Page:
Often, gangs of fraudsters will work together to distract employees away from the POS terminal, so that the swap can be made. Other times, the criminals simply replace the pad when staff leaves the terminals unattended. Occasionally, criminals even resort to collusion with employees, or even use threats of violence to get the devices replaced.

PIN entry device security requirements set by the Payment Card Industry Security Standards Council require PIN pads to include technology that makes tampering evident. But fraudsters get around that by completely swapping out the devices. So merchants have to be more vigilant.

"Merchants play an essential role in the global effort to curtail fraud," Riley says. "They also carry significant liability when breaches occur."

3 Tips

Riley points to three essentials that financial institutions should communicate to retailers regarding POS security:
  1. Be PCI Compliant - Retailers must ensure compliance with PCI standards for PIN entry devices. Compliance mandates that PIN pads be tamper-resistant, tamper-proof and tamper-evident.
  2. Hire Cautiously - Not only must merchants know their customers, but they also must know their employees better. During the hiring process, they must incorporate strategies that include background checks that might help eliminate candidates who could be in collusion with fraudsters.
  3. Assess the Risks - Retail chains are easy targets. "Multilocation operations may be at risk," Riley says. If one retail location is hit with a POS swap attack, take a risk assessment of all other locations in the chain. Consider hiring a third-party organization to perform the security review. You might unveil a pattern in which employees are routinely leaving POS devices unattended and open to theft or tampering.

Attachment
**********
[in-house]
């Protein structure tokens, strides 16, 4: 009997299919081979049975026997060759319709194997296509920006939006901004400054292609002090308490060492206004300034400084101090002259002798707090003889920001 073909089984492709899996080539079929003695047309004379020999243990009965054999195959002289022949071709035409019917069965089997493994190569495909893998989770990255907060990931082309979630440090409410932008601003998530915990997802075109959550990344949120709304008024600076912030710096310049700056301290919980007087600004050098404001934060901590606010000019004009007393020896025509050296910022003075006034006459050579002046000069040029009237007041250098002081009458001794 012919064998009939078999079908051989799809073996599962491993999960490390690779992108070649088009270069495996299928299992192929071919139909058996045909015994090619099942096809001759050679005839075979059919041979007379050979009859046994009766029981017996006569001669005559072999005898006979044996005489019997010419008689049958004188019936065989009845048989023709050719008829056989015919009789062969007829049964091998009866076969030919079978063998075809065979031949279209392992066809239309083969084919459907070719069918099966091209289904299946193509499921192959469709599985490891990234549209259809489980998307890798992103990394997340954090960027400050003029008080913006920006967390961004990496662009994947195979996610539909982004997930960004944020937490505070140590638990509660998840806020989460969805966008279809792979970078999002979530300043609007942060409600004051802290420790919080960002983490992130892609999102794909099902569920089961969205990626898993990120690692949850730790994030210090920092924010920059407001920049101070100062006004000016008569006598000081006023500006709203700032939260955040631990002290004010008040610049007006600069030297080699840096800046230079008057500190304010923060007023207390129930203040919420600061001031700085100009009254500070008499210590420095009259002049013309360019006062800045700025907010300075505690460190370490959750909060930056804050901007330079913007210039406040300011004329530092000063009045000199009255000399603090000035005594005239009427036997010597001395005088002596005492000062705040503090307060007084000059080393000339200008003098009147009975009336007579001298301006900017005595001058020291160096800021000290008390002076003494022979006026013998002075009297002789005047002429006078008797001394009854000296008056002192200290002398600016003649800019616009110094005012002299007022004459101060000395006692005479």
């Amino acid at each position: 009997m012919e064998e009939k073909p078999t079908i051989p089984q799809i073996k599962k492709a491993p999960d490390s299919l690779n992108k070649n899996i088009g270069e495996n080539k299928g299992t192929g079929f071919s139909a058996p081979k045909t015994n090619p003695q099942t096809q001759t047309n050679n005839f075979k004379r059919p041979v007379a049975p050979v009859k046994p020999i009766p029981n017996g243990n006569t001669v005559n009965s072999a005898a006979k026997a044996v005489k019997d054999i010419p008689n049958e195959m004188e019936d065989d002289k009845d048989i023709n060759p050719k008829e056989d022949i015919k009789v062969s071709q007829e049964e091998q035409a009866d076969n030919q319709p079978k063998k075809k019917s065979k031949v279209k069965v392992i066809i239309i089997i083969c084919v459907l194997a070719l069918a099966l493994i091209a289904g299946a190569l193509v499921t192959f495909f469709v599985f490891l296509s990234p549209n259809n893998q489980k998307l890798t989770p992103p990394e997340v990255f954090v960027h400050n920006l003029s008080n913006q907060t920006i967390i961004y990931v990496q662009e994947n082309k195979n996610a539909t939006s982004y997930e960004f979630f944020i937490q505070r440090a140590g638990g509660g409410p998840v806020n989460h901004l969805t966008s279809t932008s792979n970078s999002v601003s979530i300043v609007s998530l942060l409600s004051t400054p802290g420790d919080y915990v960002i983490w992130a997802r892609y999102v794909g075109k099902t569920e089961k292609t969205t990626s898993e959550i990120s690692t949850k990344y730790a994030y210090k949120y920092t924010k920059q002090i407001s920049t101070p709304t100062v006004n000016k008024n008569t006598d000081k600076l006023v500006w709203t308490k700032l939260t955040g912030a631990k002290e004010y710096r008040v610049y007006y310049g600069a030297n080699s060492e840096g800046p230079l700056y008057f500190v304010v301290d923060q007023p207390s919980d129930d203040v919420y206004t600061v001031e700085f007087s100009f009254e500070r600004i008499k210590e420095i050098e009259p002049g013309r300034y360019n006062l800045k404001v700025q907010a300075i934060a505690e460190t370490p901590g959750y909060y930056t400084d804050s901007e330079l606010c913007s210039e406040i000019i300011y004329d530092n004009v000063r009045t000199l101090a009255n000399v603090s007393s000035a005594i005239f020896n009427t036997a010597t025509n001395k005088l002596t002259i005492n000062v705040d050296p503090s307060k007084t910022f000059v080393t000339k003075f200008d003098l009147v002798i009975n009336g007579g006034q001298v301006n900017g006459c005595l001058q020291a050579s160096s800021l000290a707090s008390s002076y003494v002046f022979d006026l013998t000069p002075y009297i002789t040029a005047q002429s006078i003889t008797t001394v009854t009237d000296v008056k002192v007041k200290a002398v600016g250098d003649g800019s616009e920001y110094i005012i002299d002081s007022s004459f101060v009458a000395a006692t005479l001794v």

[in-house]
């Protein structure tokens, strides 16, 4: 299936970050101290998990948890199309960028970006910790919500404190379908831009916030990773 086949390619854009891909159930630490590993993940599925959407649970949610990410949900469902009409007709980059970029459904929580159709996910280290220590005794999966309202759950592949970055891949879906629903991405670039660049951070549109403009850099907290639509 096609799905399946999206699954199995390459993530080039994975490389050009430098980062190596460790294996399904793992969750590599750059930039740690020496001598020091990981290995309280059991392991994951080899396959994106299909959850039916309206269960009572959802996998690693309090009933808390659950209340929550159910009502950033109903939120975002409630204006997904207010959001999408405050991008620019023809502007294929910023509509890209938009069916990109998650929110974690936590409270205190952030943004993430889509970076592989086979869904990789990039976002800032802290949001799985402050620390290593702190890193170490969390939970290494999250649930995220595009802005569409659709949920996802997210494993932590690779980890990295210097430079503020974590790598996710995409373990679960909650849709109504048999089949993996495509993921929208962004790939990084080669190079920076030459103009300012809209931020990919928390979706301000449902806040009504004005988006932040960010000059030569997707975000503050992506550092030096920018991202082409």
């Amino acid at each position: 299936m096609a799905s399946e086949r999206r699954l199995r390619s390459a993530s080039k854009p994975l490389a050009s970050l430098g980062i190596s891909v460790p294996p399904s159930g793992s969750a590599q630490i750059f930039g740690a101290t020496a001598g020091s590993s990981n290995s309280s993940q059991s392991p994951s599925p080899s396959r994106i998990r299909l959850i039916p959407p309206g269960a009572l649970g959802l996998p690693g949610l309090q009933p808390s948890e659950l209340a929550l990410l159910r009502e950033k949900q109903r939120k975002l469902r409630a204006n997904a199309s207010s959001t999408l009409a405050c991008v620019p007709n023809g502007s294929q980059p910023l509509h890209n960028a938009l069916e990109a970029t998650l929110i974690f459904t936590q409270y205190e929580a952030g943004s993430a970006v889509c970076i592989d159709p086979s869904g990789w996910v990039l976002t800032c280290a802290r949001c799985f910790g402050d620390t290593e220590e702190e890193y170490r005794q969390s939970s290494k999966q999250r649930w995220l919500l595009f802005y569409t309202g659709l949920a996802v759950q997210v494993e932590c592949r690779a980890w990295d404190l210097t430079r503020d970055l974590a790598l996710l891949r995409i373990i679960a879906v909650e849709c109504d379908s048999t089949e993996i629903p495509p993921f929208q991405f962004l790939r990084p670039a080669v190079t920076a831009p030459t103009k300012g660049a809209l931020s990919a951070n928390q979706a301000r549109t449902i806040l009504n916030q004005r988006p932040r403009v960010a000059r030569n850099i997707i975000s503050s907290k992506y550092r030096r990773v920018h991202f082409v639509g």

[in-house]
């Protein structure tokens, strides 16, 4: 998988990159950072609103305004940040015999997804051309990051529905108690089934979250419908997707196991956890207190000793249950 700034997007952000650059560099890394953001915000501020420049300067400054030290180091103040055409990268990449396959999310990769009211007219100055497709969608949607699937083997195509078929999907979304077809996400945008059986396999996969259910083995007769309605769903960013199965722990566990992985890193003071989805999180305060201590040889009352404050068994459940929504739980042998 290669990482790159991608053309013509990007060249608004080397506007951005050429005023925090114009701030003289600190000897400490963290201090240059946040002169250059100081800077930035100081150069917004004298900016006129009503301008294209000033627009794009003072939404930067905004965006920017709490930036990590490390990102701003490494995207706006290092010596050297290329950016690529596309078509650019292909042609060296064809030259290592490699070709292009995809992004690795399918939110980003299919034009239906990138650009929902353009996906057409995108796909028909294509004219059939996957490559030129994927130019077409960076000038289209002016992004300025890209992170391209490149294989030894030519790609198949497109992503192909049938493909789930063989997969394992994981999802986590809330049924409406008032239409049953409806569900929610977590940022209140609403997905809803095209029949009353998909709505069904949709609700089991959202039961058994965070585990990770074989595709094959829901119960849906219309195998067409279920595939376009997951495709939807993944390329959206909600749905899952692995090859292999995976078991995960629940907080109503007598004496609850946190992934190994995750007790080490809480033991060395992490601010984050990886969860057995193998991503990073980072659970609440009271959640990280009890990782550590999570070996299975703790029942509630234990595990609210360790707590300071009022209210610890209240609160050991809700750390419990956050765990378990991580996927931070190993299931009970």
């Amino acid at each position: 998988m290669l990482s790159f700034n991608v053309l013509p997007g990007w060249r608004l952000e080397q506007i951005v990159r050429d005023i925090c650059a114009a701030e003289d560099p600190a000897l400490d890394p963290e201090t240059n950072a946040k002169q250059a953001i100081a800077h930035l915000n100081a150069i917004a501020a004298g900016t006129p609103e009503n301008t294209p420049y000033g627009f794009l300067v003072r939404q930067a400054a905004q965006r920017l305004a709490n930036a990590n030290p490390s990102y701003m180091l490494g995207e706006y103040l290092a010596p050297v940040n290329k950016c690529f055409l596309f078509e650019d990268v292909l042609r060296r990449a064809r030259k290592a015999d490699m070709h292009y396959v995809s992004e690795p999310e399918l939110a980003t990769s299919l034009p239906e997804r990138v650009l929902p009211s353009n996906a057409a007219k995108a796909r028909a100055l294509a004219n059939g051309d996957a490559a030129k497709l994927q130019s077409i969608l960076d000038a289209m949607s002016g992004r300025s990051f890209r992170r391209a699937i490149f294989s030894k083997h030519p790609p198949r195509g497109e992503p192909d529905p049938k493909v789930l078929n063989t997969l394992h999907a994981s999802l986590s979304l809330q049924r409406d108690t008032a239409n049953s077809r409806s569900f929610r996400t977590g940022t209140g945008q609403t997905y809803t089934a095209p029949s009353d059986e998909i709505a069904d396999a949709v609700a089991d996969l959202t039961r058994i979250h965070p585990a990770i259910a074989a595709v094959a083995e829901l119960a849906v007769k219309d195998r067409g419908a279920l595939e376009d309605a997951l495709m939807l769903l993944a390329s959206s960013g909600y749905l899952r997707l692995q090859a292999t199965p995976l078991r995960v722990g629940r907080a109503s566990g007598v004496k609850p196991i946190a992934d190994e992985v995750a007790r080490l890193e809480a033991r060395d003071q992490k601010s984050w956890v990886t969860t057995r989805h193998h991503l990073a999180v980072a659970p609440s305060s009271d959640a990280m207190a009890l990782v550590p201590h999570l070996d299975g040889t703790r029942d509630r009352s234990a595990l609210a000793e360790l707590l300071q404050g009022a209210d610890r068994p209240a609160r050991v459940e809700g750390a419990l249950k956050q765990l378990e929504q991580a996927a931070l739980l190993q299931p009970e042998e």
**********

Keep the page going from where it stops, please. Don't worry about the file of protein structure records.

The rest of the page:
Riley is quick to note that the Michaels breach highlights a much different fraud problem than the fraud exemplified recently by the large-scale data thefts announced by Epsilon and Sony. "In the instance of Michaels, the attacked data was in use and in motion, rather than reposing in a static file," he says, something relatively easy to avoid if merchants are paying attention to what's happening in their stores.

About the Author

Tracy Kitten

Tracy Kitten

Former Director of Global Events Content and Executive Editor, BankInfoSecurity & CUInfoSecurity

Kitten was director of global events content and an executive editor at ISMG. A veteran journalist with more than 20 years of experience, she covered the financial sector for over 10 years. Before joining Information Security Media Group in 2010, she covered the financial self-service industry as the senior editor of ATMmarketplace, part of Networld Media. Kitten has been a regular speaker at domestic and international conferences, and was the keynote at ATMIA's U.S. and Canadian conferences in 2009. She has been quoted by CNN.com, ABC News, Bankrate.com and MSN Money.